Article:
# How do you find the polar coordinates given (-2, -2sqrt3)?

Nov 17, 2016

#### Explanation:

Polar coordinates are an order pair of $\left(r , \theta\right)$

The conversion from $\left(x , y\right)$ to r is:

$r = \sqrt{{x}^{2} + {y}^{2}}$

The conversion from $\left(x , y\right)$ to $\theta$ is more complicated:

If $x > 0 \mathmr{and} y \ge 0$, then $\theta = {\tan}^{-} 1 \left(\frac{y}{x}\right) \text{ [1]}$

If $x = 0 \mathmr{and} y > 0$, then $\theta = \frac{\pi}{2} \text{ [2]}$

If $x = 0 \mathmr{and} y < 0$, then $\theta = \frac{3 \pi}{2} \text{ [3]}$

If $x < 0$, then $\theta = \pi + {\tan}^{-} 1 \left(\frac{y}{x}\right) \text{ [4]}$

If $x > 0 \mathmr{and} y < 0$, then $\theta = 2 \pi + {\tan}^{-} 1 \left(\frac{y}{x}\right) \text{ [5]}$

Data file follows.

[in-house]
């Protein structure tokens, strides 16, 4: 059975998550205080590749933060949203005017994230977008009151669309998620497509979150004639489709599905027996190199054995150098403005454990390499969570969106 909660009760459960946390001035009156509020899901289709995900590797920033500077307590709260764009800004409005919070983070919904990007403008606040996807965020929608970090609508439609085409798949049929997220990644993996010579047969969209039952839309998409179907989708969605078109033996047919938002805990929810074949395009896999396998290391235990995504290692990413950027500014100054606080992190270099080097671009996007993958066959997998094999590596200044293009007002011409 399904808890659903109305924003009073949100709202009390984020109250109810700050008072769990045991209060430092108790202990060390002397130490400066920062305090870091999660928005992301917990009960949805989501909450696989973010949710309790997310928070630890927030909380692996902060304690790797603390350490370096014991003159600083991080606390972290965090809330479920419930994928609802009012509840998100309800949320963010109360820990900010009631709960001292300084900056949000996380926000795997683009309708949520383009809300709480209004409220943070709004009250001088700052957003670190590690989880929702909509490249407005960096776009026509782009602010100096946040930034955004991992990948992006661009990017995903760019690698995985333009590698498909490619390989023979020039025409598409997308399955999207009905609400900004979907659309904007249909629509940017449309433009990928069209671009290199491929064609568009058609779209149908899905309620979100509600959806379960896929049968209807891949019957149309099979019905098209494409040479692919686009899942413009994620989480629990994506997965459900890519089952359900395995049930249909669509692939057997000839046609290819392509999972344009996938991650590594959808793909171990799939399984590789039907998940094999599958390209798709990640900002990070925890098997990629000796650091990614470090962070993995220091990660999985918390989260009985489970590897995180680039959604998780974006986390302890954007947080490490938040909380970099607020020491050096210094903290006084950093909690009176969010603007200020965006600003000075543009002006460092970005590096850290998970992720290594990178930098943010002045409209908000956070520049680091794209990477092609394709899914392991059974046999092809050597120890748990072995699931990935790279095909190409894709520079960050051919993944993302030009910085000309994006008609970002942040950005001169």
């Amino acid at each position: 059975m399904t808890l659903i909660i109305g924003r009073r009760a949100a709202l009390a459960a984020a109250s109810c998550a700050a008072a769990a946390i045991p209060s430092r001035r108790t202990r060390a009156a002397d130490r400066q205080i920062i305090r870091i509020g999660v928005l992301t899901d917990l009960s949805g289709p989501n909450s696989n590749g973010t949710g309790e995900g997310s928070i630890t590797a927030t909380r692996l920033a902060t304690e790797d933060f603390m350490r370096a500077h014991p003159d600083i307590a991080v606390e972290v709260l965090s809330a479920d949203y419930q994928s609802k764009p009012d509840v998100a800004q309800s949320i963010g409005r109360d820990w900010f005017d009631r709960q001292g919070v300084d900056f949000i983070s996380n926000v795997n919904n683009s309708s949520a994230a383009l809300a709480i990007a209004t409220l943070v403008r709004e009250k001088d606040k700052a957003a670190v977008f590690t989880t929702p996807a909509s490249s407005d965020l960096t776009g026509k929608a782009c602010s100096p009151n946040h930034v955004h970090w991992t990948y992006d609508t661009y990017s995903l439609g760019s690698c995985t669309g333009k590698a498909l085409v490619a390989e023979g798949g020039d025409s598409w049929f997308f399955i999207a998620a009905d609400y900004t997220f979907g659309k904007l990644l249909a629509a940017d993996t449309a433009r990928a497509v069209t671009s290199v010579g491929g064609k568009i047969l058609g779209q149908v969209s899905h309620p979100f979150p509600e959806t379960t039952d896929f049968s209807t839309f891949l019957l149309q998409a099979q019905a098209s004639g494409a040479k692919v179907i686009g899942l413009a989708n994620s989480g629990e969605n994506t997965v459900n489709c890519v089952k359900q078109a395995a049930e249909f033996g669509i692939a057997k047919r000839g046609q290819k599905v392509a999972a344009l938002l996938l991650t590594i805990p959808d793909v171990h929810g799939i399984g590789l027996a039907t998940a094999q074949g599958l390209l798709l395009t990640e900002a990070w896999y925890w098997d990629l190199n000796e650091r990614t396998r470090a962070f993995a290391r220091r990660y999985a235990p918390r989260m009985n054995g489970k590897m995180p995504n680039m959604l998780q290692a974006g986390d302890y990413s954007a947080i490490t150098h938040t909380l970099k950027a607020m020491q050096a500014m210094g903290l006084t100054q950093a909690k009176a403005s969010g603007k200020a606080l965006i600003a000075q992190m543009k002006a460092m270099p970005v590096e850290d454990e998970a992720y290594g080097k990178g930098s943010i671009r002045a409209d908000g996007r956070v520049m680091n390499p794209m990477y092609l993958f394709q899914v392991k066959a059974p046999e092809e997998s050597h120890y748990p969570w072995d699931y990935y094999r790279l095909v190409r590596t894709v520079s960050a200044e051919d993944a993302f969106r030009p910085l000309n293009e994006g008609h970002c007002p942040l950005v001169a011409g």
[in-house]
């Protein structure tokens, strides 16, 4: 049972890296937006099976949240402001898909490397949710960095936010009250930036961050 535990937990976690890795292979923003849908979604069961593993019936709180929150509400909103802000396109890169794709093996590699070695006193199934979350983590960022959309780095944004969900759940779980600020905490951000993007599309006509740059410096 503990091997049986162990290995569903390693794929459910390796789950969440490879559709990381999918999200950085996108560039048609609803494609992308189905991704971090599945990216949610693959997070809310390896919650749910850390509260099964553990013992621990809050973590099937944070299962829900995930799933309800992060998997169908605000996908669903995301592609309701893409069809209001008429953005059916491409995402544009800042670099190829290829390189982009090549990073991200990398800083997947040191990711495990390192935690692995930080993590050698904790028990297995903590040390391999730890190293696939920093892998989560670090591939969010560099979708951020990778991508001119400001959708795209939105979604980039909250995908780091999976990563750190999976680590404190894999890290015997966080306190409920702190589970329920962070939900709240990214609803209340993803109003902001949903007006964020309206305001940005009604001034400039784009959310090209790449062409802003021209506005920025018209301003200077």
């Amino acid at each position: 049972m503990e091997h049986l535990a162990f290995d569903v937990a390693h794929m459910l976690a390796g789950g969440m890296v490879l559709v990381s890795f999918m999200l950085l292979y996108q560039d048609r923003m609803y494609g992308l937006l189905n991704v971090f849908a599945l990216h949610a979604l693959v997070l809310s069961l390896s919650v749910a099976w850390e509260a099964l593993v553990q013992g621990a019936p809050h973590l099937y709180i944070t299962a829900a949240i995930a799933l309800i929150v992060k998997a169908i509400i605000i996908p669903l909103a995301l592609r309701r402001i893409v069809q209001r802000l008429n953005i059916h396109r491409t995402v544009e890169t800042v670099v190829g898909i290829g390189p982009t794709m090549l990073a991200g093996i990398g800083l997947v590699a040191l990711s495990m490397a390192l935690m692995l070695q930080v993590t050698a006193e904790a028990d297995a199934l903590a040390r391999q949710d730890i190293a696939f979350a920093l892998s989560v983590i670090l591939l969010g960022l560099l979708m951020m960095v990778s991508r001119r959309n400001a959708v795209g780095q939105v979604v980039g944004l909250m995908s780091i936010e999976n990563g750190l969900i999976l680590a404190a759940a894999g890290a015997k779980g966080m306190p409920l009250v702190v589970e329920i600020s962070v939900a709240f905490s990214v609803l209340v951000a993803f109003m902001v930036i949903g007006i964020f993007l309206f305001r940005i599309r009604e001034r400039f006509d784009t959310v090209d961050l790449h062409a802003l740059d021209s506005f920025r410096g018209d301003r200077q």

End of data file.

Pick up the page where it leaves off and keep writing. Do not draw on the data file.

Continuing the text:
For the given point $\left(- 2 , - 2 \sqrt{3}\right)$

$r = \sqrt{{\left(- 2\right)}^{2} + {\left(- 2 \sqrt{3}\right)}^{2}}$

$r = \sqrt{4 + 12}$

$r = \sqrt{16}$

$r = 4$

Because the x coordinate is less than zero, we use equation [4]:

$\theta = \pi + {\tan}^{-} 1 \left(\frac{- 2 \sqrt{3}}{- 2}\right)$

$\theta = \pi + \frac{\pi}{3}$

$\theta = \frac{4 \pi}{3}$

The polar point is $\left(4 , \frac{4 \pi}{3}\right)$